Last month, I spent a week in New York City and decided to use a location-based social networking service called Gowalla to check in to the great sites we visited. Weeks later, I’m still checking in all over my home town and I honestly don’t know why.
I thought Foursquare was invasive and pointless. I used to laugh at people who were addicted to online or phone-based games. And I never totally understood geocaching, even though I have very close friends who love it. (Both Foursquare and Gowalla have been compared to games or geocaching.)
I guess it’s poetic justice that I got hooked on Gowalla. I first heard about the service at SXSW in Austin this year, where the company engaged in heavy promotion. Among tens of thousands of social media enthusiasts, I naturally wanted to a) try all the cool new services I heard about, and b) brag about all the cool places I was visiting.
I played around with Gowalla a bit in Austin but I really got into it New York. This was my first extended stay in the city and checking in to the places I’d always wanted to see made everything more fun. I could even send an automatic tweet or Facebook post, or upload a photo. This became an integral part of the whole tourist experience.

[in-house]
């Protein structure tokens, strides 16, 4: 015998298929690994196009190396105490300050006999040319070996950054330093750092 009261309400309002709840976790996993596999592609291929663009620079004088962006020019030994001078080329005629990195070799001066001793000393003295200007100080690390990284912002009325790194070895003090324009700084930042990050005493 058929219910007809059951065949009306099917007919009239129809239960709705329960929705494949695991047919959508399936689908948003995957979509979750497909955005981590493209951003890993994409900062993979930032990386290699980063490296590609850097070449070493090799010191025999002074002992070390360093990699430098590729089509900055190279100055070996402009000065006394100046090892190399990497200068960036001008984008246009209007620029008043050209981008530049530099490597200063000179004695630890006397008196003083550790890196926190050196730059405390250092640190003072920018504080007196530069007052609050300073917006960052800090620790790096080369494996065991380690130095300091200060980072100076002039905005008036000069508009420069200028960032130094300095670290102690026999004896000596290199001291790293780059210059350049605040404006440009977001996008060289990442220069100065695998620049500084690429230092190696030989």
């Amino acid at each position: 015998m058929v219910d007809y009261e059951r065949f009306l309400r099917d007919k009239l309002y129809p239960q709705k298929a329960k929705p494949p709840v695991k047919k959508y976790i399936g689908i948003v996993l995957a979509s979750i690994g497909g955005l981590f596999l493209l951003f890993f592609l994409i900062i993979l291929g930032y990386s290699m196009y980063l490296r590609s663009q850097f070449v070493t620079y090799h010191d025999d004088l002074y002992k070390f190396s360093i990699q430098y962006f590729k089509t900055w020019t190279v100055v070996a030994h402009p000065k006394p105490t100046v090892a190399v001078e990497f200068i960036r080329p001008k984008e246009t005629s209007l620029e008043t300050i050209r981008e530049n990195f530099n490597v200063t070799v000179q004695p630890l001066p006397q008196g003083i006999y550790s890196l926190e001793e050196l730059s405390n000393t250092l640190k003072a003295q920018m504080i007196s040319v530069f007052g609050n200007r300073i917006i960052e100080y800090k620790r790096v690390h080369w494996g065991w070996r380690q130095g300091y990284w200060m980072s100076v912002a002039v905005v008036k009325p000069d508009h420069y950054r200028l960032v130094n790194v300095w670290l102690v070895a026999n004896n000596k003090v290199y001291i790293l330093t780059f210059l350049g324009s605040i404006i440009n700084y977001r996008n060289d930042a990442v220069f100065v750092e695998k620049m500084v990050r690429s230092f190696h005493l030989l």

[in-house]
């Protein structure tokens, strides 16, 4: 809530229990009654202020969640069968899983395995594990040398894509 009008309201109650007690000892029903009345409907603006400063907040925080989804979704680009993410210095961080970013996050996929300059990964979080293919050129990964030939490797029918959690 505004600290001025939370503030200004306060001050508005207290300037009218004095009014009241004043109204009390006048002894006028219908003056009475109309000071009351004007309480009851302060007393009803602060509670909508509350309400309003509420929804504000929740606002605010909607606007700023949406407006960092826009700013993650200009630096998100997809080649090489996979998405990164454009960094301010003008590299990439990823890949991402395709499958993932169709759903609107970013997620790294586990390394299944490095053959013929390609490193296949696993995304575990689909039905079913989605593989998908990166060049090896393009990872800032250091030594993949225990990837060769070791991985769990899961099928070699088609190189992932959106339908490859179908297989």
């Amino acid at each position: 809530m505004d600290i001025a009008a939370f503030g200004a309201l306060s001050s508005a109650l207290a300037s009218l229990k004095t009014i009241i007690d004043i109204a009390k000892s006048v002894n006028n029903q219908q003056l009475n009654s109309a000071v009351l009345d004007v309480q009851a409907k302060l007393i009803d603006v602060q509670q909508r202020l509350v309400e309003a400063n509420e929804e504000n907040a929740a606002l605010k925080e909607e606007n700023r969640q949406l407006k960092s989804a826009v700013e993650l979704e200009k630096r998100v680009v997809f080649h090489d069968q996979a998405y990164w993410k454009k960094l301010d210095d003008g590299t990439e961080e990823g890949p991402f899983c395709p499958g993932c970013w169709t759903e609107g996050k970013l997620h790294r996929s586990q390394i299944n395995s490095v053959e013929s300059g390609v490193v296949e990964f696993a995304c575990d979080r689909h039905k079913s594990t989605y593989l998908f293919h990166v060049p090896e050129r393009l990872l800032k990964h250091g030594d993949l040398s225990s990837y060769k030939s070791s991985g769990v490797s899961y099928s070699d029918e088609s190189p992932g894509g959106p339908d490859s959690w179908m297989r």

Back in San Jose, I’ve continued checking in on Gowalla–even in mundane places like Kaiser health clinics and Trader Joe’s. It makes no sense because NONE of these things has happened or is probably ever going to happen:
I’ve decided to admit that I’m just playing a game. Eventually, I’ll get bored and move on.
Here’s a brief explanation of the two services from Foursquare vs. Gowalla: Inside the Check-In Wars on the Fast Company blog:
On Foursquare, a user “checks in” to locations (as pinpointed via satellite) to invite along friends, leave tips glued to GPS coordinates (like ordering advice at restaurants), and compete for digital rewards in the form of badges, or titles like “mayor” (for the user who checks in the most at a venue). Similarly, Gowalla asked users to check in places in order to collect digital goodies, akin to virtual geocaching.
And here’s an excellent video from App TV (AppTVShow on YouTube):